There’s nothing like putting the pressure on you, is there?

If you’re sending a bio to someone along with material, if you’re pitching yourself and your material then your bio is very much part of that. It is factual in the sense that it must be true but it isn’t factual in the sense that it has to be a dry chronological chronicle of your career. I think schools and universities have a lot to answer for with the damage they do to how people write CVs.

Whether you regard yourself as a commercial writer or not, your bio is commercial. It is selling you – and then it is selling them, the editor and the organiser and the producer. Bios need to be something they can pop straight into their brochure or programme and forget about. Know that they will make them, the editor and the organiser and the producer, look good for having got such an interesting writer.

Oh, and it has to look different to the place down the road where you appeared last year.

As with all things sales, too, you need to do every bit of this selling business quickly. The fewer words, the stronger the words – though this is a family show – the better. Twitter is great practice for writing with flair but precision. Poets are fantastic at loading words with enough meaning to fill books. Scriptwriters are superb at dialogue that sounds natural yet conveys immensely important information.

It’s only novelists and academic text writers who are screwed.

For them and for every type of writer, though, do the Three Strikes Bio. I’ve mentioned this before, including in the book The Blank Screen but have only this moment thought of a name for it.

Here’s what you do to dash off a Three Strikes Bio.

1) Decide what and who you need the bio for. What is it selling? Your latest book, your first play, their workshop?

2) With that in mind, look through your CV for two things that are in some way relevant. If you need the bio for your workshop on teaching nuns to write about the ocean, that novel you wrote set in a convent has got to go in there. And so has your round the world yacht trip.

3) Look through your CV for one thing that is not relevant. Not relevant to the thing you’re pitching and not relevant to writing, either. Something that is so not relevant, it is far, far away from anything even approaching relevancy. For that nun ocean workshop, if you’ve once been bodyguard for a daytime TV celebrity, that’s the one.

Write these three things down and do it simply, do it straight. No embellishments, no quotes, no detail. Just third person you did this, you did, you do the other:

Susan Hare wrote first hit novel Convent Sunset while cruising the Mediterranean during her charity round-the-world race. She has also been a bodyguard for Cash in the Attic star Curt Jaw.

That’s a pretty good bio: you’d go see her, wouldn’t you? But it’s straight, factual, easy. I wanted to embellish the first line with the name of her boat but I was just after telling you not to add details, so I didn’t. But between you and me, I think her boat would’ve been called the Pink Baracuda.

Seriously, there is something about being concise that is strong. Too much detail means desperation, I think. It’s like CV: we think a CV has to get us a job but it doesn’t and actually it mustn’t. The job of a CV is to get us an interview. No less, sure, but certainly also no more. People must not be able to consider and then reject you on the information you’ve given them on the CV, they must be tempted to bring you in for a chat.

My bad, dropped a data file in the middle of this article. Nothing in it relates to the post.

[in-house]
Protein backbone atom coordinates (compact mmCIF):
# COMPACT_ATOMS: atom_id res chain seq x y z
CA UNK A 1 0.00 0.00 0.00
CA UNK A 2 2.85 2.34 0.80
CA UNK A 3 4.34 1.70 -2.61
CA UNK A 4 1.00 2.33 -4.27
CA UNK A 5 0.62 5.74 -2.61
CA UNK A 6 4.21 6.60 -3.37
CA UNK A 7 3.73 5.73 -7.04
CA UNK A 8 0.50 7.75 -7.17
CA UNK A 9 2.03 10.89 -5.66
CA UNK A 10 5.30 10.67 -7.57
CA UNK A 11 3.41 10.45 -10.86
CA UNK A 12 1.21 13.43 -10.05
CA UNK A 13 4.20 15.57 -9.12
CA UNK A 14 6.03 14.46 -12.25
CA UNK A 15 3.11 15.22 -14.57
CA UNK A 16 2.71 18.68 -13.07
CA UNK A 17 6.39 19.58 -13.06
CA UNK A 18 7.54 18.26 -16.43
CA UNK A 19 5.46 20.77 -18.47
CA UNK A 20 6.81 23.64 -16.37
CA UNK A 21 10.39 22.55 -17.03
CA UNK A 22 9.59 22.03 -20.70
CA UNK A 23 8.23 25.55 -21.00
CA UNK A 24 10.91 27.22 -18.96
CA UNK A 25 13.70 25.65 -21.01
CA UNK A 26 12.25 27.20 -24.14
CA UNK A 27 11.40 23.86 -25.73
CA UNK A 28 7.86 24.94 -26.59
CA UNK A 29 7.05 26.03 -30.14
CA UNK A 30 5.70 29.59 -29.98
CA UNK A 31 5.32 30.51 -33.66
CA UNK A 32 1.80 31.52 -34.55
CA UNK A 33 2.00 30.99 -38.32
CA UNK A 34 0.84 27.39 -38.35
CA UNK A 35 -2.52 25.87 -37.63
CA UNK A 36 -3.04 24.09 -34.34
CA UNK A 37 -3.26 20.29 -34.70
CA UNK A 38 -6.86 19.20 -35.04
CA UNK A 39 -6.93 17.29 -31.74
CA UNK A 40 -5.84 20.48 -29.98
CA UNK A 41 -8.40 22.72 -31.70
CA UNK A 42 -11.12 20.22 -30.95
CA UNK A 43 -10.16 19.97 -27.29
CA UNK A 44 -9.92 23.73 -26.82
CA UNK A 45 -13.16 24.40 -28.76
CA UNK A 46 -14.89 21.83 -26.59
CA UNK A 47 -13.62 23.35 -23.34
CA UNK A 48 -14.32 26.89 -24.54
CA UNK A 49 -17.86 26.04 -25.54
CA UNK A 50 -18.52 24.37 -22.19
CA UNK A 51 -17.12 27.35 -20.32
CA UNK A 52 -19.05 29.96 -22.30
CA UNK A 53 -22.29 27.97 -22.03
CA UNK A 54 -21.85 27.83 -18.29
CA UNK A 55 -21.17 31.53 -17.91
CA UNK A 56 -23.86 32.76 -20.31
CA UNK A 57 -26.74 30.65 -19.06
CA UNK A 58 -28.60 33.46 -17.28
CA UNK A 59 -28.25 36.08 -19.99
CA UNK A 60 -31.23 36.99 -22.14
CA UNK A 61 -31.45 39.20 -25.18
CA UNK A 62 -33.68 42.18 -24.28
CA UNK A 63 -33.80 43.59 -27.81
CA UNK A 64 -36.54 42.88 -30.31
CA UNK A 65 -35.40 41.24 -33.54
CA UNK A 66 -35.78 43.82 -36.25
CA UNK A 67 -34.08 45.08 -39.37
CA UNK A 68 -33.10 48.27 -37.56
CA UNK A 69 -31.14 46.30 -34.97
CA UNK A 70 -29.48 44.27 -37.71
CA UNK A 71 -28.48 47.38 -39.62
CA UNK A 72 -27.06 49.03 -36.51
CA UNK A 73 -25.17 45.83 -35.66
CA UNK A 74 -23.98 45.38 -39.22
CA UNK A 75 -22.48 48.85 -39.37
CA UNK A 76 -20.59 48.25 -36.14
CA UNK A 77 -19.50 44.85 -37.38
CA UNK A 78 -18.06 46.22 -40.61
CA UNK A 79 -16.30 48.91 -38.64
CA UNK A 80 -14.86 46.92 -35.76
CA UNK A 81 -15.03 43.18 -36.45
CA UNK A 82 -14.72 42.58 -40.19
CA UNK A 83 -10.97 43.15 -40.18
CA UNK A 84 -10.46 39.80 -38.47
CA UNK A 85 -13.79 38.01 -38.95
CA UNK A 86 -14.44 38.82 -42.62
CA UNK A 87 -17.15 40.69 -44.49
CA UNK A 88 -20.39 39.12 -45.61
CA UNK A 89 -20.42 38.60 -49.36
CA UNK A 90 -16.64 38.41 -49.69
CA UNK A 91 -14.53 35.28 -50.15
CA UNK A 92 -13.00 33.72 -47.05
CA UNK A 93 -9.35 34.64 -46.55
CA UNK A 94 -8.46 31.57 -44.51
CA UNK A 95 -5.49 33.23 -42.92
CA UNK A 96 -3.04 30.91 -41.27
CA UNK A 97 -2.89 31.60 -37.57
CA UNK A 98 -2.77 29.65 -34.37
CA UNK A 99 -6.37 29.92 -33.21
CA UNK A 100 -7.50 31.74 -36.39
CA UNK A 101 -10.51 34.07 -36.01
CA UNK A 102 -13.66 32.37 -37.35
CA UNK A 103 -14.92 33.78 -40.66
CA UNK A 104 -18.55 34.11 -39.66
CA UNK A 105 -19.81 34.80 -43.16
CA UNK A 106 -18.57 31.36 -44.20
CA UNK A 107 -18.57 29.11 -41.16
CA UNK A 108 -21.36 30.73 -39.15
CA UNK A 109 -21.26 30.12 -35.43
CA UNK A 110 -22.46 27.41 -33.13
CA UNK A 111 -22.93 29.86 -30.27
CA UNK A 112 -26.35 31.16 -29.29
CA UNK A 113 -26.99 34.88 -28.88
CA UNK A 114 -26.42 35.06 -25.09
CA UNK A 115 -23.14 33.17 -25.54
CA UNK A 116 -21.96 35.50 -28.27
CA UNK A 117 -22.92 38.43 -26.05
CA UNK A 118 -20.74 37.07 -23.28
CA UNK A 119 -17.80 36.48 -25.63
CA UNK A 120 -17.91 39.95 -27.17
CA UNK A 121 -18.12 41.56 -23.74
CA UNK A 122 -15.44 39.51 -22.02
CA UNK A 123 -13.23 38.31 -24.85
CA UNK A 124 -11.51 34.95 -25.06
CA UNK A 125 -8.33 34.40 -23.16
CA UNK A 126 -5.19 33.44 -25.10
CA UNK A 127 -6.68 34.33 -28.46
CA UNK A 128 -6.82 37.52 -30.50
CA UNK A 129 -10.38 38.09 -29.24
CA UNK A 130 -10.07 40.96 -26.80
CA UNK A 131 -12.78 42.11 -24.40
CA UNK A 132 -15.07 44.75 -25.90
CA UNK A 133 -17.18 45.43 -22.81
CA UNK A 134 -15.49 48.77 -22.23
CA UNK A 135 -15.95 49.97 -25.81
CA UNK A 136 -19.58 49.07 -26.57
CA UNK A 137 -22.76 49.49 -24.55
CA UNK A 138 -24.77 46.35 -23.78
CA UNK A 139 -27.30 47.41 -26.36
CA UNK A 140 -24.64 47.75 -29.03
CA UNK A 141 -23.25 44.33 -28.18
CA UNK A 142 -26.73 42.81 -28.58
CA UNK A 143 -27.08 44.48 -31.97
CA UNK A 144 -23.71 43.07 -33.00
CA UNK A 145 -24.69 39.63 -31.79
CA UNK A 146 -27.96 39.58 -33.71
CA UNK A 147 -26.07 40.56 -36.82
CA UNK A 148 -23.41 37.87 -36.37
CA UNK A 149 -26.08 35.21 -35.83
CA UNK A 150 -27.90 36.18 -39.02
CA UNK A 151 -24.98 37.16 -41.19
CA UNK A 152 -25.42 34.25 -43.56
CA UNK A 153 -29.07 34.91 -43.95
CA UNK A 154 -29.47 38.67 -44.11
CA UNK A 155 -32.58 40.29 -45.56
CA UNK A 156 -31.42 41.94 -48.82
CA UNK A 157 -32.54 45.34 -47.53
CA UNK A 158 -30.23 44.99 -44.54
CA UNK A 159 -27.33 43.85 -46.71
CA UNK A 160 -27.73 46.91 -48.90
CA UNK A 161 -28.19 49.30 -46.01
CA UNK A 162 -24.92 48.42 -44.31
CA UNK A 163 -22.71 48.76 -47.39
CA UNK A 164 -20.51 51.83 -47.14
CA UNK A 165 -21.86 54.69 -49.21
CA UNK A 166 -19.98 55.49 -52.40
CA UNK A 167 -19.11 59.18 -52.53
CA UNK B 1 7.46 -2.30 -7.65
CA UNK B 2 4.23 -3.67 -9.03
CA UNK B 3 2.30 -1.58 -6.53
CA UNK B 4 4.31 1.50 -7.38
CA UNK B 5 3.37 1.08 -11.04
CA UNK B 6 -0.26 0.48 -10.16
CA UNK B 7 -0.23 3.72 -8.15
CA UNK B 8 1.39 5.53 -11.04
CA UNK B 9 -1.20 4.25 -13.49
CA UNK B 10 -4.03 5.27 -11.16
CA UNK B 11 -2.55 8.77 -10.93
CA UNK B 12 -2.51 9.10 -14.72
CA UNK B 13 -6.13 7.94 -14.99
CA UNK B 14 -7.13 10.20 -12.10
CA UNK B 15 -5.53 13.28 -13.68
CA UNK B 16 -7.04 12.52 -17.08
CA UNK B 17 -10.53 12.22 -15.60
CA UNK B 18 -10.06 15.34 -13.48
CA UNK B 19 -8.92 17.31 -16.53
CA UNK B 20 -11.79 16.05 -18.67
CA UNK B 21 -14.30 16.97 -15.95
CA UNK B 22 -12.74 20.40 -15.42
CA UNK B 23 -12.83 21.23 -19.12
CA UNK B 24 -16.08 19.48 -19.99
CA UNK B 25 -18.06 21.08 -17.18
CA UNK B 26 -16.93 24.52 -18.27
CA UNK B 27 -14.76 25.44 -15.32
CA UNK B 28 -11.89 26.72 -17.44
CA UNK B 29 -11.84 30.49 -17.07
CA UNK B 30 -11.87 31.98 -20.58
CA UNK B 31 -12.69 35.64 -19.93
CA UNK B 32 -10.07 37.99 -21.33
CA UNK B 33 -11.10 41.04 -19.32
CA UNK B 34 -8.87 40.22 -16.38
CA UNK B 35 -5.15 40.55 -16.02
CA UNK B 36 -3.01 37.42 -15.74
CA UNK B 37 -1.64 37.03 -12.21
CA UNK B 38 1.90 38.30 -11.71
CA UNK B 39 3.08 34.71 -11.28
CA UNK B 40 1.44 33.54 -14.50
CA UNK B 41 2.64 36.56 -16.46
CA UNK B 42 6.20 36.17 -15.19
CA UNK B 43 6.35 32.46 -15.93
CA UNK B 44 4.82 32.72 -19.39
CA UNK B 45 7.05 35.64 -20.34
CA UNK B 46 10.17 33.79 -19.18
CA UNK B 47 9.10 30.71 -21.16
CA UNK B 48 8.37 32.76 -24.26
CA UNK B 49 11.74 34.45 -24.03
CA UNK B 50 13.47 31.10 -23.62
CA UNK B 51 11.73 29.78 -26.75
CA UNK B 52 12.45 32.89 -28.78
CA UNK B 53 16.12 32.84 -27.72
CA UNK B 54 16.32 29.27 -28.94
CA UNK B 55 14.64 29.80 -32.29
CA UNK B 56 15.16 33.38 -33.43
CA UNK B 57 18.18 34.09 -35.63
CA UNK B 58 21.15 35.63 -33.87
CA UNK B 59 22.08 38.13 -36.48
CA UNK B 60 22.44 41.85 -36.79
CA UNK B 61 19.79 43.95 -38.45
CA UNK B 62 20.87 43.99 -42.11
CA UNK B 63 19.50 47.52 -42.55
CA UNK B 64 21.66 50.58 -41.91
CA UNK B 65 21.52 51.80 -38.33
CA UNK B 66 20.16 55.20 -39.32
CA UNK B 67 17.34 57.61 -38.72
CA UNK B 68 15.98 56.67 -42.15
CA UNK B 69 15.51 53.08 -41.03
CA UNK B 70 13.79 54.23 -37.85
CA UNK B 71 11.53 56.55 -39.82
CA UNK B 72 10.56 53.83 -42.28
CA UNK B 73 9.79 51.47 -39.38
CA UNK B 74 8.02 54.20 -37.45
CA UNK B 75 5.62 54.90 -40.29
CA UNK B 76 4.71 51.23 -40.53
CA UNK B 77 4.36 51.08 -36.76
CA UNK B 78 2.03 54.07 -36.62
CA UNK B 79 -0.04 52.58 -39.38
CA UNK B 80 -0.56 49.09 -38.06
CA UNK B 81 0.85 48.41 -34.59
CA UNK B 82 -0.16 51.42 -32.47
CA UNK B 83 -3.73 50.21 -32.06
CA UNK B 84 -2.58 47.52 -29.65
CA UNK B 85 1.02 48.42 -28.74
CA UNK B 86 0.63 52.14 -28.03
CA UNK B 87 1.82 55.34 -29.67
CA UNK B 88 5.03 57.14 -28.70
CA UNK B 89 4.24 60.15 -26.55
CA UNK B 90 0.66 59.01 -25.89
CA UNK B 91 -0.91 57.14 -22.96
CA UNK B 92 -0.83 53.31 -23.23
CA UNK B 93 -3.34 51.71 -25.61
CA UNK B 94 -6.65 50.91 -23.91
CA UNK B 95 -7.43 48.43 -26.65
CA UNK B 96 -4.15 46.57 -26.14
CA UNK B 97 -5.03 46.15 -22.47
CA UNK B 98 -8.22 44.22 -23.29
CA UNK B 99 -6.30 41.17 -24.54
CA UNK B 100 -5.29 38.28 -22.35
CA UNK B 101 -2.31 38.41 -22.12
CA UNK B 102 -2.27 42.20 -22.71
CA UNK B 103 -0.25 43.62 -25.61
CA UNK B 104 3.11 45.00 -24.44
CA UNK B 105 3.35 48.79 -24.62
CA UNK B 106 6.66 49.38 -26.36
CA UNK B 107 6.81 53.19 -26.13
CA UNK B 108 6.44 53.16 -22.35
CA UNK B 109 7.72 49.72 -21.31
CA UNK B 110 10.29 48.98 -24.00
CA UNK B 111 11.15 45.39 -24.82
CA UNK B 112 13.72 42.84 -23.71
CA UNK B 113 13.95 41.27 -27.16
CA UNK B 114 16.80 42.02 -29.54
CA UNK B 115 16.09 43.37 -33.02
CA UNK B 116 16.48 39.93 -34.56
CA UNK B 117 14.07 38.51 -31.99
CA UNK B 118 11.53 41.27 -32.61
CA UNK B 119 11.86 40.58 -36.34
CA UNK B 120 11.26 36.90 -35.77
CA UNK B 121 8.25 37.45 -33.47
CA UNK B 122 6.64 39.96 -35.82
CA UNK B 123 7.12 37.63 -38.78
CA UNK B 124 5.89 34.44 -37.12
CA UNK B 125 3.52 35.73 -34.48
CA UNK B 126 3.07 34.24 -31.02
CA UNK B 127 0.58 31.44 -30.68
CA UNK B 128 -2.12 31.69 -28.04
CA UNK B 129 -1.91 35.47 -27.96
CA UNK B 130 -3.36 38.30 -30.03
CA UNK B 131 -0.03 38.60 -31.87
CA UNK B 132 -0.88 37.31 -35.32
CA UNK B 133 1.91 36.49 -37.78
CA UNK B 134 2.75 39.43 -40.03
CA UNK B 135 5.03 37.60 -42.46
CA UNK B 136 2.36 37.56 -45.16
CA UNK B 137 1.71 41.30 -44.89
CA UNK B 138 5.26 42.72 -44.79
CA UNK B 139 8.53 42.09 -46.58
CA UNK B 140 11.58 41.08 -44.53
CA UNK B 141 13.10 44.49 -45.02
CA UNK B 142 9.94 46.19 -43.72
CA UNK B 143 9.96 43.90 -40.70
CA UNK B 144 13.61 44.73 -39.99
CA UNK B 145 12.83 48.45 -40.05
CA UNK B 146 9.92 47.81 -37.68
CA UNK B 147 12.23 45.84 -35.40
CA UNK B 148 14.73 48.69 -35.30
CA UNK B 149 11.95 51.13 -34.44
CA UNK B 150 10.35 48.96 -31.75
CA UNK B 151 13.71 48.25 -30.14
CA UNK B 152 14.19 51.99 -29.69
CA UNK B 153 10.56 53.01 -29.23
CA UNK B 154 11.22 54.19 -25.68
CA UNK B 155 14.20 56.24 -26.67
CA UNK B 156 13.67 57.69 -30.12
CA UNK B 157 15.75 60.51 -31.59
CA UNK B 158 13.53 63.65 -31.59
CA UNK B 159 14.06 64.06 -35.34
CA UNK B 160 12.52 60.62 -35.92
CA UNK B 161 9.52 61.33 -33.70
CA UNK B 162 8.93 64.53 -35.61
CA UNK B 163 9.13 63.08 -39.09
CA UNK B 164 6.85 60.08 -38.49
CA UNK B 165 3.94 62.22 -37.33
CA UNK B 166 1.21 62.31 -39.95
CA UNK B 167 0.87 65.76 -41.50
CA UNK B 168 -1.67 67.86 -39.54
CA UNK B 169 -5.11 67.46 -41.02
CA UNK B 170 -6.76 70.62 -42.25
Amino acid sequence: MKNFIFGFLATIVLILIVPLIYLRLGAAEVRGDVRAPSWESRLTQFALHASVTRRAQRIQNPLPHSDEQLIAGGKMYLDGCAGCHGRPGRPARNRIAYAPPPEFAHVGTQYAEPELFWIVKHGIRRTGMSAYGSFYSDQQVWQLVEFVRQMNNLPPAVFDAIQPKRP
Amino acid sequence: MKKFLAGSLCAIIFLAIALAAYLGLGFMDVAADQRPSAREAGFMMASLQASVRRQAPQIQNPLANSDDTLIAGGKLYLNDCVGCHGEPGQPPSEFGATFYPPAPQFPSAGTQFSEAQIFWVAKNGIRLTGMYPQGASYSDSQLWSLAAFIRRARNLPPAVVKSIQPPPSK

Bios are true but they are not evidentiary or documentation, they are sales.

Write like you’re the CEO

There’s an interview doing the rounds that apparently features John Sculley talking about Steve Jobs and Apple. (Previously on Sculley… Jobs hires him, they’re best pals, then they’re not, Sculley fires Jobs. Now read on.)

I say the interview apparently says this because, on the one hand, I haven’t watched it yet – I thought we could do that together – and on the other because every bleedin’ interview with that man is about exactly that same topic.

What I’m interested in more, from our productivity point of view, is how Sculley attempted to shape his story when he was still in the thick of it. He wrote a book called Odyssey: From Pepsi to Apple which at the time I really enjoyed. Later I said that to someone and they looked at me exactly the way I would now. Because of them, I got the book back off my shelf, opened it up, shut it again.

It’s not a very good book.

But here’s a guy attempting to put his career and its single most notable moment into a shape, a narrative that ultimately showed him in the best light. I don’t care whether he succeeded or whether it was even possible, I do care that we could try the same thing.

Why not? You are CEO of your work, I am of mine, let’s write our autobiographies in such a way that we make sense and most importantly that our successes get better coverage than our failures.

I’m not sure I’m really advocating that we write 100,000-word books about us, I have limits to my ego – says the man with two blogs, a speaking tour and previously a podcast – but that bit with the successes and failures could be big.

I forget things I do that are good. If I pull something off then no matter how hard it was for me, it’s done now so I know it’s easy for everybody else and I undervalue my own effort. But I just went a bit bombastic for a second, wrote about my towering glory and that time only last night when I successfully roasted a chicken at 1am, I could feel good about myself.

Possibly also silly, but.

Here’s that Sculley interview if you’re sitting comfortably.